How in-store automation can transform the retail experience
In-Store Automation – The key to competitive differentiation
Today’s retailers are placing an increasing focus on in-store automation. Where bricks-and-mortar stores are having to reinvent themselves to survive amidst a thriving online landscape, in-store automation has the power to entice new customers and keep old customers returning. By enhancing shopper convenience, it enables businesses to differentiate themselves and deliver a seamless omnichannel experience. For any brand navigating the current UK retail apocalypse, being able to provide an exceptional customer experience is the difference between store closures and success.
Using technology to increase customer convenience
When it comes to improving customer experience, savvy brands are getting ahead of the curve and investing in automation technology to solve in-store issues; particularly those centred around time and convenience. In the eyes of the customer, retailers that deliver a high quality, convenient experience leave a lasting impression and this is what differentiates one brand from another.
Augmented reality (AR) is being utilised to superimpose digitally generated images over real-life view. Furnishing giant IKEA uses AR in this way, enabling its customers to use their smartphones or tablets to see what furniture looks like in their home. This removes the time and effort needed to visit a store, queue to pay and arrange for delivery – amongst a whole host of tasks required for in-store shopping.
Fast fashion gets even faster
Trying on clothes can be an arduous task. To alleviate this, many stores now offer ‘magic mirror’ and AR technology in dressing rooms, allowing shoppers to try before they buy. Earlier this year, fashion brand Mango’s new Westfield London store teamed up with Vodafone to roll out new smart mirrors in their fitting rooms. Shoppers can now digitally visualise what outfits will look like on – again saving the time needed to physically change.
Along with magic mirrors, self-checkouts have been around for a few years. In a bid to make “fast fashion” even faster, wireless technology has been added to the equation, that removes the need to scan items. In addition to regular cashier desks, some Zara stores offer a self-service checkout area that automatically identifies items being purchased. Customers simply confirm items using the touchscreen before paying via card or mobile phone, to complete the transaction.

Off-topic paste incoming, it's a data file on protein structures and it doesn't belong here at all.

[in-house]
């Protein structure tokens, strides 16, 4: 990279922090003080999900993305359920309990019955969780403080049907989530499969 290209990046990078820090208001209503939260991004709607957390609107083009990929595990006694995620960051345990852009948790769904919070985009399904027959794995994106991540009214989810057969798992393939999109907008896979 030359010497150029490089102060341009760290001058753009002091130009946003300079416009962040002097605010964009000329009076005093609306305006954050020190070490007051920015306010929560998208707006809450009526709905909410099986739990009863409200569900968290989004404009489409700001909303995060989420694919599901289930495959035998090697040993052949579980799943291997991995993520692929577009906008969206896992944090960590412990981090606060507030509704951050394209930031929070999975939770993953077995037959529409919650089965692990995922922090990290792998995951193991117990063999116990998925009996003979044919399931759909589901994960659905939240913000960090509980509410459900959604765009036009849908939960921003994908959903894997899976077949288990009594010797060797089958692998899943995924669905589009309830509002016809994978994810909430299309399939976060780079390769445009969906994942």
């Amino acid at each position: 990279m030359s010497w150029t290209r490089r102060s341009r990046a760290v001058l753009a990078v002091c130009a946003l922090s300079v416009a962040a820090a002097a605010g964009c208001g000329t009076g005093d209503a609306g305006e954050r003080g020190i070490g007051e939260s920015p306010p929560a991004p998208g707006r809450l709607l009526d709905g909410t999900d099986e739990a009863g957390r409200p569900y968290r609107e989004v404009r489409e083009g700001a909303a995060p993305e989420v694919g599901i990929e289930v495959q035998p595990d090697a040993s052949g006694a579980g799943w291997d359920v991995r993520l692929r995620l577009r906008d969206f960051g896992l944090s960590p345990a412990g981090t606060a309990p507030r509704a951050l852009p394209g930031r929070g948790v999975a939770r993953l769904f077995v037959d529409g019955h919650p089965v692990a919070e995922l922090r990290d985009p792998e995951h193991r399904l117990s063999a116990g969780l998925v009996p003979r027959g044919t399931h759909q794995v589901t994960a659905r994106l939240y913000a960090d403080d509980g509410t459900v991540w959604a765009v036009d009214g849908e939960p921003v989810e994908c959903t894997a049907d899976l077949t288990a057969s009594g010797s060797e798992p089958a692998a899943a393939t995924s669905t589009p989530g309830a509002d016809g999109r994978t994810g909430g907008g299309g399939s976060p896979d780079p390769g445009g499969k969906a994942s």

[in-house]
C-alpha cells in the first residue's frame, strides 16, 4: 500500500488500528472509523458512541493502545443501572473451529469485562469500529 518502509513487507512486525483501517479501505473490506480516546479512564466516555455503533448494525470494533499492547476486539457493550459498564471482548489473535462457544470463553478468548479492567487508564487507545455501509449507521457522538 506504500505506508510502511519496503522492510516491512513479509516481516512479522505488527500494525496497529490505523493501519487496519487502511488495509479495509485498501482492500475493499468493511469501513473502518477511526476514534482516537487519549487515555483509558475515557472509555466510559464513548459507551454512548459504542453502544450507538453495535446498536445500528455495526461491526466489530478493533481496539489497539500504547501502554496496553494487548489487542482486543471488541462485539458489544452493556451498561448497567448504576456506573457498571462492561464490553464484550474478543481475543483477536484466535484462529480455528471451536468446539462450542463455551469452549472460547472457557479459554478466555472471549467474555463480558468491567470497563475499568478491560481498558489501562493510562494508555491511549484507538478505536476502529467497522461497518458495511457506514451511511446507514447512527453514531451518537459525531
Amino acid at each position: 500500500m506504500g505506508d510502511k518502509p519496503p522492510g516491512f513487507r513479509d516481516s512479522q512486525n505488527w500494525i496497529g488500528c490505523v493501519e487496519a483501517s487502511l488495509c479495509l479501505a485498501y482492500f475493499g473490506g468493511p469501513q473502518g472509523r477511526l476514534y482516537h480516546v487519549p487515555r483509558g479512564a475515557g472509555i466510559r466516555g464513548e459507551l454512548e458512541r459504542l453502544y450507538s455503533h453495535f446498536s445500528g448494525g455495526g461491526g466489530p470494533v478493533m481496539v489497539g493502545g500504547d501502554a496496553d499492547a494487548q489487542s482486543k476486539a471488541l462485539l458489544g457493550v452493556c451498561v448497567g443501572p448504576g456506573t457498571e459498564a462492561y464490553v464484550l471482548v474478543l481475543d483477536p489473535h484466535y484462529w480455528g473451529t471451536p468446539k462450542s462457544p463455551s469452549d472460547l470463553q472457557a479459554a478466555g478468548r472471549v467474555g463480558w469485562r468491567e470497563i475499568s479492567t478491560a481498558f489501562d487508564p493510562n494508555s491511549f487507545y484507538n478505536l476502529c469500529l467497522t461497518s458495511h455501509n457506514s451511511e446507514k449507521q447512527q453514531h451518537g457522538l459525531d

Reducing out of stock instances with Smart Shelves
Another common shopper pain point is dissatisfaction due to out of stock items. In answer to this, Sunglass Hut and fragrance maker Jo Malone are investing in smart shelves that use laser and motion sensors to detect when a product is picked up. Using real-time data, the retailers are able to monitor stock levels and receive automated alerts when levels drop – reducing out of stock incidents and creating a more seamless experience for customers. Jo Malone also has the ability to personalise the customer experience; when a shopper picks up a product, they are shown an interactive display offering a complementary fragrance.
The Importance of Personalisation
With the advent of so much new technology, it is essential to remember the importance of the human touch. While fast fashion retailers, in particular, are focusing efforts on speeding things up even more, automation can also be leveraged to further personalise and enhance the in-store experience. Rather using technology to reduce staff numbers, retailers can alter the role of staff. Automating manual and mundane tasks can free up staff time to focus on delivering an attentive, 1-1 service such as styling, assisting with queries, and offering expert product knowledge and advice.
Automation has the power to completely shift the way consumers shop, by placing more control into the hands of the customer. By tackling both personalisation and convenience, retailers can utilise automation as a way to stand out from their competitors whilst addressing the challenges that come with in-store shopping.